Increased risk of adenomas in individuals with a family history of colorectal cancer: results of a meta-analysis
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- Wilschut, J.A., Habbema, J.D.F., Ramsey, S.D. et al. Cancer Causes Control (2010) 21: 2287. doi:10.1007/s10552-010-9654-y
It is unclear to what extent the increased risk of colorectal cancer in individuals with a family history of colorectal cancer and no known genetic disorders is associated with a higher adenoma prevalence. Our aim is to estimate the relative difference in adenoma prevalence and its age-pattern in individuals with a family history of colorectal cancer compared to those without.
We performed a literature search to identify colonoscopy studies reporting the adenoma prevalence by age. Using multilevel logistic regression, we examined how the adenoma prevalence by age differed between individuals with and without a family history of colorectal cancer. We excluded members of families with a known genetic disorder.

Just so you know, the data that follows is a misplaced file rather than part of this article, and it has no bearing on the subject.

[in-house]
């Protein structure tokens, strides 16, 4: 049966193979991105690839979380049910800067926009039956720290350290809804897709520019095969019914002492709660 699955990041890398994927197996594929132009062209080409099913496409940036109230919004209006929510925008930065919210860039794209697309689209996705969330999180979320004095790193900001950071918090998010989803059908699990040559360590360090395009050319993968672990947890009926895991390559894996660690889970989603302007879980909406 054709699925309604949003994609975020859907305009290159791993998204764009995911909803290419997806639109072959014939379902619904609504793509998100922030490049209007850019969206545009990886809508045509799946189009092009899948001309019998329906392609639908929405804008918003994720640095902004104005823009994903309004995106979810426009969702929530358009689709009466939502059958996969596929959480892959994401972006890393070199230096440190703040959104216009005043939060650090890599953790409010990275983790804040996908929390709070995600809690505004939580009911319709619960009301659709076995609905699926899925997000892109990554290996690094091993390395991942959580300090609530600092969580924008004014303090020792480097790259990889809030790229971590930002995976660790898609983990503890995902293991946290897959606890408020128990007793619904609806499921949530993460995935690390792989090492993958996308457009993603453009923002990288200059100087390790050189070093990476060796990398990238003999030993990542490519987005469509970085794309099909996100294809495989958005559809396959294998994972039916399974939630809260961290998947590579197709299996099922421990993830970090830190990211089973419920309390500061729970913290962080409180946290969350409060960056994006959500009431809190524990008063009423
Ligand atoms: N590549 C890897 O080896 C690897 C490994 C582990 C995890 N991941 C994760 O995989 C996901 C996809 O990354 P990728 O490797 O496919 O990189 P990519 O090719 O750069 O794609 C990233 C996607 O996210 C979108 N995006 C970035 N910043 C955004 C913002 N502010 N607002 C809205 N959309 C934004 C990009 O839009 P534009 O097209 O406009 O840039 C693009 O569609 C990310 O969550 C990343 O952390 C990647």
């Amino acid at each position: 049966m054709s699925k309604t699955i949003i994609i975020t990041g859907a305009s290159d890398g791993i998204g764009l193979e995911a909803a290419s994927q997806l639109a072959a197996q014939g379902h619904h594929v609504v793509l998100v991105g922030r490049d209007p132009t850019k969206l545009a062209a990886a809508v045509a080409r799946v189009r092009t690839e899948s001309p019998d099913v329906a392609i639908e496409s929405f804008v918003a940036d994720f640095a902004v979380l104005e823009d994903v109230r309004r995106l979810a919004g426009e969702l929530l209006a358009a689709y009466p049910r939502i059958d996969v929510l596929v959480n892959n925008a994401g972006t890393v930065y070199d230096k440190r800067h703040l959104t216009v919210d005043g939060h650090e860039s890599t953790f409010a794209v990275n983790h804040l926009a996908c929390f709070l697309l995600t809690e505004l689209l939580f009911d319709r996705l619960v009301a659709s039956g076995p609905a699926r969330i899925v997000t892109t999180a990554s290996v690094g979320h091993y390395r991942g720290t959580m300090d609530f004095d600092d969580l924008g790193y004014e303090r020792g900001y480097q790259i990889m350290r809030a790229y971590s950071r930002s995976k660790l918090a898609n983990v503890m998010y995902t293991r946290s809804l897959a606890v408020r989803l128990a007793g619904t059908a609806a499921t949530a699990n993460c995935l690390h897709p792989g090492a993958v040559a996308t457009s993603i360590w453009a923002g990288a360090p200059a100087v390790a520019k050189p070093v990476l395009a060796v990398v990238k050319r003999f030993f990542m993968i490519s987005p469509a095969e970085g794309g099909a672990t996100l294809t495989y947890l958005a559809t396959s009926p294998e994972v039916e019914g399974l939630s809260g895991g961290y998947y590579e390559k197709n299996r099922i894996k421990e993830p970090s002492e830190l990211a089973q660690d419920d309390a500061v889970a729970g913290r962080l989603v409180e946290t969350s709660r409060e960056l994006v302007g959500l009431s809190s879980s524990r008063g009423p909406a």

Thirteen colonoscopy studies were identified. The adenoma prevalence was significantly higher in individuals with a family history than in those without (OR 1.7, 95% CI 1.4–3.5). The adenoma prevalence increased with age (OR per year of age 1.06, 95% CI 1.05–1.07). The age trend did not differ significantly between the two groups.
Individuals with a family history of colorectal cancer have a considerably higher prevalence of adenomas compared to individuals without a family history. This is consistent with their increased risk of colorectal cancer.